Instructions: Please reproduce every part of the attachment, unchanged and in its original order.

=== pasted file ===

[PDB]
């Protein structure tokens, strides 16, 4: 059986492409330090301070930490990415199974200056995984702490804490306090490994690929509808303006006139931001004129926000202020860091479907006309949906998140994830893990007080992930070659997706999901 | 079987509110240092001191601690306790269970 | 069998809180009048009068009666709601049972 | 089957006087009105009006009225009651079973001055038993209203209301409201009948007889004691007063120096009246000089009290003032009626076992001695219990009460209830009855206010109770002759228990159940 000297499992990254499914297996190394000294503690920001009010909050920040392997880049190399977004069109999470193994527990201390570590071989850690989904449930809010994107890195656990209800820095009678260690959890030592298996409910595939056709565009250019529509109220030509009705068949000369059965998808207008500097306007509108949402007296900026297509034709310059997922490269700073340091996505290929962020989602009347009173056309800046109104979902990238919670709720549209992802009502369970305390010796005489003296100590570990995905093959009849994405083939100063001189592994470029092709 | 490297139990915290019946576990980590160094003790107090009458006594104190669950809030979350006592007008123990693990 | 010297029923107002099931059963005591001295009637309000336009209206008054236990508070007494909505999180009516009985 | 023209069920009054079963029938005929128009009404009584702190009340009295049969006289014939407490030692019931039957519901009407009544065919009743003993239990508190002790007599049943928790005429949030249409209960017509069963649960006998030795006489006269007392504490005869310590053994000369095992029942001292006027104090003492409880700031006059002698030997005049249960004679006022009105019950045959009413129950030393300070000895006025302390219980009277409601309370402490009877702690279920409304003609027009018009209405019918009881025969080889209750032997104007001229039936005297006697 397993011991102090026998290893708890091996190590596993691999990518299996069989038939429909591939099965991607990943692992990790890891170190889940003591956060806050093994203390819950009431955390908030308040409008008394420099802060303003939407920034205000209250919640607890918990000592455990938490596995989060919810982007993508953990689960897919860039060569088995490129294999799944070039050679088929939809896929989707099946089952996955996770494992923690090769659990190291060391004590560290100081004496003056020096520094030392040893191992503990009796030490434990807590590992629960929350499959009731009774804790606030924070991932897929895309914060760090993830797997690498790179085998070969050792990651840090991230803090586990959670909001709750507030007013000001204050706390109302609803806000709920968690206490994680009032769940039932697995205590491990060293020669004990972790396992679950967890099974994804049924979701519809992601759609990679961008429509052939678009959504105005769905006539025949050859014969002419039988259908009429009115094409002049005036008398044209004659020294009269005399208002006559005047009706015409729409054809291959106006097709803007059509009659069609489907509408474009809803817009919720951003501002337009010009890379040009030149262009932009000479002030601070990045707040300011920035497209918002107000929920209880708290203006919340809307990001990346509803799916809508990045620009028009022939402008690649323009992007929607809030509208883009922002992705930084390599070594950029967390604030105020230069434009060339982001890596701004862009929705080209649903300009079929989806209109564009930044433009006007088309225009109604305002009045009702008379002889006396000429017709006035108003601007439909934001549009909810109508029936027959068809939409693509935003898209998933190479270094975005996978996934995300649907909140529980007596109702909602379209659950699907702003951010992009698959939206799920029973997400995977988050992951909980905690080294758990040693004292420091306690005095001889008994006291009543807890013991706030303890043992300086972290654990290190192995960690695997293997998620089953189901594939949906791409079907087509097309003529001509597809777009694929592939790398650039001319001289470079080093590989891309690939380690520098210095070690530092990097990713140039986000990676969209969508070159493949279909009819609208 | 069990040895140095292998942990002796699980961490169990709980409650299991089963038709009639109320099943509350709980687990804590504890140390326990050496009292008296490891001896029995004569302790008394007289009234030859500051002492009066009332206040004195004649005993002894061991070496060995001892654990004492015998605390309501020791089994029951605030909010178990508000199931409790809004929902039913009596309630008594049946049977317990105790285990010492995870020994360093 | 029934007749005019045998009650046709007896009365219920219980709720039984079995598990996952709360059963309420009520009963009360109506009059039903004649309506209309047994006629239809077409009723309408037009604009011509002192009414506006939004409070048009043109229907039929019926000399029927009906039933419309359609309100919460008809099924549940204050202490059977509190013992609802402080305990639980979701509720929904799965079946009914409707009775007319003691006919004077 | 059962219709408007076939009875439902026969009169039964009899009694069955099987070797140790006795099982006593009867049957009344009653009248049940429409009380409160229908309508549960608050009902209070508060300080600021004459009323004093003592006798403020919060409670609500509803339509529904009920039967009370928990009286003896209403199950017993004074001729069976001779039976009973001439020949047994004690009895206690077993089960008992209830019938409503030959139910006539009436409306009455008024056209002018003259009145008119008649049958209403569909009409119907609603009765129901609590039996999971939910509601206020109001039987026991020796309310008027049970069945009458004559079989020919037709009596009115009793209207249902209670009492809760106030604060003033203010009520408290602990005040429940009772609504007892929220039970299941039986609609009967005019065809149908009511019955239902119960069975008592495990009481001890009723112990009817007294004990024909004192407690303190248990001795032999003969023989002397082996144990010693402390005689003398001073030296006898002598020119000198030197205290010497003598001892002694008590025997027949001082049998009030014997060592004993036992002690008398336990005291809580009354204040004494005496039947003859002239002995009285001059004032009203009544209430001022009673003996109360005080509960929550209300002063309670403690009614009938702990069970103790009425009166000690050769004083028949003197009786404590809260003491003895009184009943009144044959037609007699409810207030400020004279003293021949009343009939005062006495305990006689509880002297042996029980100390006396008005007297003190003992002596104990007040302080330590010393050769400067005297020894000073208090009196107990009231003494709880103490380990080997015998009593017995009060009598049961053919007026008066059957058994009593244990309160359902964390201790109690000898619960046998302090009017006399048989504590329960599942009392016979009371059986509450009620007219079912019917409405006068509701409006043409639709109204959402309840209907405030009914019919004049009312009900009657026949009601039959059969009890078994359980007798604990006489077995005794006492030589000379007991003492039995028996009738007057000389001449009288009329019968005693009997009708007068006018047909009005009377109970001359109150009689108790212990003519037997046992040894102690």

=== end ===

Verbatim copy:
[PDB]
């Protein structure tokens, strides 16, 4: 059986492409330090301070930490990415199974200056995984702490804490306090490994690929509808303006006139931001004129926000202020860091479907006309949906998140994830893990007080992930070659997706999901 | 079987509110240092001191601690306790269970 | 069998809180009048009068009666709601049972 | 089957006087009105009006009225009651079973001055038993209203209301409201009948007889004691007063120096009246000089009290003032009626076992001695219990009460209830009855206010109770002759228990159940 000297499992990254499914297996190394000294503690920001009010909050920040392997880049190399977004069109999470193994527990201390570590071989850690989904449930809010994107890195656990209800820095009678260690959890030592298996409910595939056709565009250019529509109220030509009705068949000369059965998808207008500097306007509108949402007296900026297509034709310059997922490269700073340091996505290929962020989602009347009173056309800046109104979902990238919670709720549209992802009502369970305390010796005489003296100590570990995905093959009849994405083939100063001189592994470029092709 | 490297139990915290019946576990980590160094003790107090009458006594104190669950809030979350006592007008123990693990 | 010297029923107002099931059963005591001295009637309000336009209206008054236990508070007494909505999180009516009985 | 023209069920009054079963029938005929128009009404009584702190009340009295049969006289014939407490030692019931039957519901009407009544065919009743003993239990508190002790007599049943928790005429949030249409209960017509069963649960006998030795006489006269007392504490005869310590053994000369095992029942001292006027104090003492409880700031006059002698030997005049249960004679006022009105019950045959009413129950030393300070000895006025302390219980009277409601309370402490009877702690279920409304003609027009018009209405019918009881025969080889209750032997104007001229039936005297006697 397993011991102090026998290893708890091996190590596993691999990518299996069989038939429909591939099965991607990943692992990790890891170190889940003591956060806050093994203390819950009431955390908030308040409008008394420099802060303003939407920034205000209250919640607890918990000592455990938490596995989060919810982007993508953990689960897919860039060569088995490129294999799944070039050679088929939809896929989707099946089952996955996770494992923690090769659990190291060391004590560290100081004496003056020096520094030392040893191992503990009796030490434990807590590992629960929350499959009731009774804790606030924070991932897929895309914060760090993830797997690498790179085998070969050792990651840090991230803090586990959670909001709750507030007013000001204050706390109302609803806000709920968690206490994680009032769940039932697995205590491990060293020669004990972790396992679950967890099974994804049924979701519809992601759609990679961008429509052939678009959504105005769905006539025949050859014969002419039988259908009429009115094409002049005036008398044209004659020294009269005399208002006559005047009706015409729409054809291959106006097709803007059509009659069609489907509408474009809803817009919720951003501002337009010009890379040009030149262009932009000479002030601070990045707040300011920035497209918002107000929920209880708290203006919340809307990001990346509803799916809508990045620009028009022939402008690649323009992007929607809030509208883009922002992705930084390599070594950029967390604030105020230069434009060339982001890596701004862009929705080209649903300009079929989806209109564009930044433009006007088309225009109604305002009045009702008379002889006396000429017709006035108003601007439909934001549009909810109508029936027959068809939409693509935003898209998933190479270094975005996978996934995300649907909140529980007596109702909602379209659950699907702003951010992009698959939206799920029973997400995977988050992951909980905690080294758990040693004292420091306690005095001889008994006291009543807890013991706030303890043992300086972290654990290190192995960690695997293997998620089953189901594939949906791409079907087509097309003529001509597809777009694929592939790398650039001319001289470079080093590989891309690939380690520098210095070690530092990097990713140039986000990676969209969508070159493949279909009819609208 | 069990040895140095292998942990002796699980961490169990709980409650299991089963038709009639109320099943509350709980687990804590504890140390326990050496009292008296490891001896029995004569302790008394007289009234030859500051002492009066009332206040004195004649005993002894061991070496060995001892654990004492015998605390309501020791089994029951605030909010178990508000199931409790809004929902039913009596309630008594049946049977317990105790285990010492995870020994360093 | 029934007749005019045998009650046709007896009365219920219980709720039984079995598990996952709360059963309420009520009963009360109506009059039903004649309506209309047994006629239809077409009723309408037009604009011509002192009414506006939004409070048009043109229907039929019926000399029927009906039933419309359609309100919460008809099924549940204050202490059977509190013992609802402080305990639980979701509720929904799965079946009914409707009775007319003691006919004077 | 059962219709408007076939009875439902026969009169039964009899009694069955099987070797140790006795099982006593009867049957009344009653009248049940429409009380409160229908309508549960608050009902209070508060300080600021004459009323004093003592006798403020919060409670609500509803339509529904009920039967009370928990009286003896209403199950017993004074001729069976001779039976009973001439020949047994004690009895206690077993089960008992209830019938409503030959139910006539009436409306009455008024056209002018003259009145008119008649049958209403569909009409119907609603009765129901609590039996999971939910509601206020109001039987026991020796309310008027049970069945009458004559079989020919037709009596009115009793209207249902209670009492809760106030604060003033203010009520408290602990005040429940009772609504007892929220039970299941039986609609009967005019065809149908009511019955239902119960069975008592495990009481001890009723112990009817007294004990024909004192407690303190248990001795032999003969023989002397082996144990010693402390005689003398001073030296006898002598020119000198030197205290010497003598001892002694008590025997027949001082049998009030014997060592004993036992002690008398336990005291809580009354204040004494005496039947003859002239002995009285001059004032009203009544209430001022009673003996109360005080509960929550209300002063309670403690009614009938702990069970103790009425009166000690050769004083028949003197009786404590809260003491003895009184009943009144044959037609007699409810207030400020004279003293021949009343009939005062006495305990006689509880002297042996029980100390006396008005007297003190003992002596104990007040302080330590010393050769400067005297020894000073208090009196107990009231003494709880103490380990080997015998009593017995009060009598049961053919007026008066059957058994009593244990309160359902964390201790109690000898619960046998302090009017006399048989504590329960599942009392016979009371059986509450009620007219079912019917409405006068509701409006043409639709109204959402309840209907405030009914019919004049009312009900009657026949009601039959059969009890078994359980007798604990006489077995005794006492030589000379007991003492039995028996009738007057000389001449009288009329019968005693009997009708007068006018047909009005009377109970001359109150009689108790212990003519037997046992040894102690």